"I actually liked the first cut, which was four-and-a-half hours long, but we didn't think people would have a lot of tolerance for it. I think it's a delicious film that sits and breathes like good wine. It's my favourite kind of storytelling."

The story follows the doomed outlaw in the final year of his life just after the American Civil War has ended. Paranoid that someone is going to kill him, he lashes out and shoots men who were once his friends. Eventually he becomes resigned to his fate, meted out by Robert Ford (Casey Affleck, who is the younger brother of Ben and a favourite for the Venice acting award). Not only was Ford after the huge reward but he also yearned for the fame it would bring. Much has been made of this theme in terms of Pitt's?own?celebrity.

"I don't think it's the main point of the story, but I can certainly understand his feelings of having a bounty on his head to some degree. Fortunately, nobody's pointing guns at me," he?laughs.

"In the movie, Jesse James was certainly caught up in his own celebrity - he was weary of living an alias and had really lost himself in this perpetuation of his outlaw life. Robert Ford represents another aspect of celebrity here with his blind want for fame without really understanding the consequences."

Pitt, who considers the film more a gangster tale than a Western, hand-picked Dominik, who had made another?movie about a wanted man, Chopper Read.

"When I saw Chopper I was really blown away by it. I thought it was a very important film, and very authentic, original storytelling. Andrew understands the undercurrents that propel people to behave the way they do and in ways that don't always make sense. Through the whole lengthy process of making our film, he stayed true to his vision."

Now it seems that the 39-year-old director is a new member of Pitt's extended cinematic family. So, too, is Affleck, a close friend of Matt Damon, who appeared in Ocean's 13.

Sam Rockwell, who plays Ford's older brother, Charley, has long been championed by Clooney since he was the star of Clooney's directorial debut, Confessions of a Dangerous Mind, in which Pitt and Damon had cameo roles.

As Pitt's clout is increasing, it doesn't hurt having friends such as Clooney. A frequent visitor to Clooney's plush pad in Lake Como, Italy, Pitt is often the brunt of Clooney's humour.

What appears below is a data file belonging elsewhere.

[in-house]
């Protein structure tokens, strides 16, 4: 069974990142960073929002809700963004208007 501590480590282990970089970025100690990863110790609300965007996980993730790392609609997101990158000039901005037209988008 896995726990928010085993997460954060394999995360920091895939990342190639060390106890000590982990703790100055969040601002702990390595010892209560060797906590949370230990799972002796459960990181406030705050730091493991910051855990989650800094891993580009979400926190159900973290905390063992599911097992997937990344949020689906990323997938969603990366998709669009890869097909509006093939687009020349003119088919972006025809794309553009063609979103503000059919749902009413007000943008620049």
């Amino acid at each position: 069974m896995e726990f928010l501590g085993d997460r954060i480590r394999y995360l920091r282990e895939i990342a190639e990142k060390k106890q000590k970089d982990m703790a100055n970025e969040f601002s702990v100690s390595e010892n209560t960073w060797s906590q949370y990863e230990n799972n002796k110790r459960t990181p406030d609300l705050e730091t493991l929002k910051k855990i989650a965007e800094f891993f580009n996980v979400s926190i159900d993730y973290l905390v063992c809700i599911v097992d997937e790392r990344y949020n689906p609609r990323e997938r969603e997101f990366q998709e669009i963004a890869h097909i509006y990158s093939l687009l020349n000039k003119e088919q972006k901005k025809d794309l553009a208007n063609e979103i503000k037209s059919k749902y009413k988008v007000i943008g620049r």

After Clooney won People magazine's Sexiest Man Alive for the second time in 2006, he famously quipped, "Brad's going to be upset." Pitt was the first to win the award twice. Currently they are appearing together in the Coen Brothers' comedy Burn After Reading.

Pitt has joined his Fight Club director David Fincher for The Curious Case of Benjamin Button, in a tale about a man who ages in reverse, where he joins his Babel co-star Cate Blanchett. He rejoins Ed Norton for State of Play, in which he will play the former campaign manager of Norton's congressman. And it has just been announced that he will replace Damon in The Fighter, which stars Mark Wahlberg as one-time world champion boxer "Irish" Mickey Ward.

There's no doubting that Pitt, who first made his mark seducing Geena Davis in Thelma & Louise and later delivered gnarly performances in Twelve Monkeys, Snatch and Fight Club, remains eclectic in his choices.

"My decision to take on a film is not calculated in terms of its potential success," he says.

"I just go with the story that speaks to me, that I feel strongly about, and more importantly with the people I'm surrounded by. I don't even think about aiming for a bigger audience. My main concern is quality and I think there's quality in all categories of filmmaking."

Director Andrew Dominik
Stars Brad Pitt, Casey Affleck, Sam Rockwell
Rated MA15+.
Opens November 1.